the Shanghai Municipal Government. The study will be funded by TDA and will set the scope of work covered by a 250 Million dollar World Bank loan for
Shanghai's integrated solid waste project. Enviromental companies interested in doing business in China in this area will be interested in
You may also contact HKCHcc at 222-8183 or by email firstname.lastname@example.org if you have questions
**Source & Credit: James Mayfield, Commercial Officer, American Consulate, Shanghai Environmental and Marine Technologies Team
May 23, 2002 - Promote your business in Asia without leaving your office - U. S. Commercial Service, United States Department of Commerce - Deadline June 14, 2002
the time to plan for business in Asia. The entry of China and Taiwan into the
World Trade Organization, as well as an increasing consumer base throughout
Asia, will create unprecedented new opportunities for U.S. exporters over the
next few years.
firm’s promotional brochures, catalogs, and videos, displayed by the U.S.
Department of Commerce at the New Products USA 2002 Catalog Exhibition, September 9-26, 2002,
will help you find valuable contacts in Shenyang, China; Hong Kong; Kuala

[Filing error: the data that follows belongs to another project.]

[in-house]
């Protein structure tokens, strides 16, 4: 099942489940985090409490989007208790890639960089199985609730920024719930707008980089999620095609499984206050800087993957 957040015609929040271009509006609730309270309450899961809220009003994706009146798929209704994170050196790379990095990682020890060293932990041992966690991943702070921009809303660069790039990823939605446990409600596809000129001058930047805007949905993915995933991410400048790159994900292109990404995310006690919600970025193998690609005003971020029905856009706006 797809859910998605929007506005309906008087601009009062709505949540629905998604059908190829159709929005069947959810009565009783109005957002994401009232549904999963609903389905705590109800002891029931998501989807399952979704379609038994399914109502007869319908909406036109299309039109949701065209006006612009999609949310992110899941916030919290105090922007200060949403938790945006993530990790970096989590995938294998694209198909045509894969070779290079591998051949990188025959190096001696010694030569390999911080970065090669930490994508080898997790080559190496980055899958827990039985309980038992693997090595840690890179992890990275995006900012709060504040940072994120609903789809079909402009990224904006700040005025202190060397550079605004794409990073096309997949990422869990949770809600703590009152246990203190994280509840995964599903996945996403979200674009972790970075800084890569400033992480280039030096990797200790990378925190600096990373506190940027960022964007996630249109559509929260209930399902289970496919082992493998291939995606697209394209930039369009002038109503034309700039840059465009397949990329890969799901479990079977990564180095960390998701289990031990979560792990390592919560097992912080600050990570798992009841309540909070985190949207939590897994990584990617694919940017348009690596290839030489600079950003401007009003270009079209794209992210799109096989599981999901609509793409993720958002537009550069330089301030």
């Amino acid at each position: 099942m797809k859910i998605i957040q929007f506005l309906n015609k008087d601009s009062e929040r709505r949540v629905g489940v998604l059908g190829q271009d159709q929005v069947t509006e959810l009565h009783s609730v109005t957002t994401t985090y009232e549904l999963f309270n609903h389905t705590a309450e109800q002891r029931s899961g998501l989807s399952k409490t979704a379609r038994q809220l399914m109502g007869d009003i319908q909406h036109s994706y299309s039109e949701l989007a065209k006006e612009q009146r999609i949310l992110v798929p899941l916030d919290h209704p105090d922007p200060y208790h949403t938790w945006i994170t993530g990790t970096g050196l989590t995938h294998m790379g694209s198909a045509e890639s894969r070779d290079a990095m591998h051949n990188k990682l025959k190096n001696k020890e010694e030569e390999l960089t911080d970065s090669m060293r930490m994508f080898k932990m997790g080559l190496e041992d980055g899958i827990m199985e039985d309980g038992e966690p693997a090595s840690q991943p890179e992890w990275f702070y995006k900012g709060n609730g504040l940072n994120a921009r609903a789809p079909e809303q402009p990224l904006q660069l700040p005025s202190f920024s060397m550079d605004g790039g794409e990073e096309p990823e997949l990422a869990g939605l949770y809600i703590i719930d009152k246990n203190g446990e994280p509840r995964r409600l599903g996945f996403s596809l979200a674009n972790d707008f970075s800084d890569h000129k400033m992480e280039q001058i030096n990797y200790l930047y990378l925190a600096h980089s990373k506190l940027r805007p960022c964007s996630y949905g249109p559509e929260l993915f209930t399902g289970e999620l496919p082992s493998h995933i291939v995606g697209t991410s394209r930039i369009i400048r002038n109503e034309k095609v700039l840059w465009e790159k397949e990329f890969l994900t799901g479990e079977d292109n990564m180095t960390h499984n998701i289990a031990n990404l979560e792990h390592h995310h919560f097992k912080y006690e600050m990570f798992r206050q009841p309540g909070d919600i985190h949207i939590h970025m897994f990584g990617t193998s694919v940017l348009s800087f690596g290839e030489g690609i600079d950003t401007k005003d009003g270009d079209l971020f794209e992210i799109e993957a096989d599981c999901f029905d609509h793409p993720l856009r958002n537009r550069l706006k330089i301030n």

Lumpur, Malaysia; Kaohsiung, Taiwan; Jakarta, Indonesia; Cebu, Philippines;
and Male, Maldives.
only $450 you’ll get targeted promotion
through highly publicized catalog exhibitions in each of the six markets –
Put your firm’s literature in the
hands of hundreds of business representatives at each location.
Publish your product profile in show
directories that circulate long after the events.
Receive a record of all show visitors
who expressed interest in doing business with your firm.
Benefit from individualized export
counseling at your nearest U.S. Export Assistance Center.
For a head start on your trade
leads, sign up for our “Speed
Leads” option and receive information on business prospects while the
shows are in progress. Trade lead transmission by standard methods can take
longer. An additional $300 will cover “Speed Leads” for your firm in
Shenyang, Hong Kong, Kuala Lumpur, and Kaohsiung.
markets targeted by New Products USA 2002 offer considerable potential to U.S.
firms looking for distributors, representatives, and partners in a wide range
holds huge potential for U.S. exporters, particularly in the energy,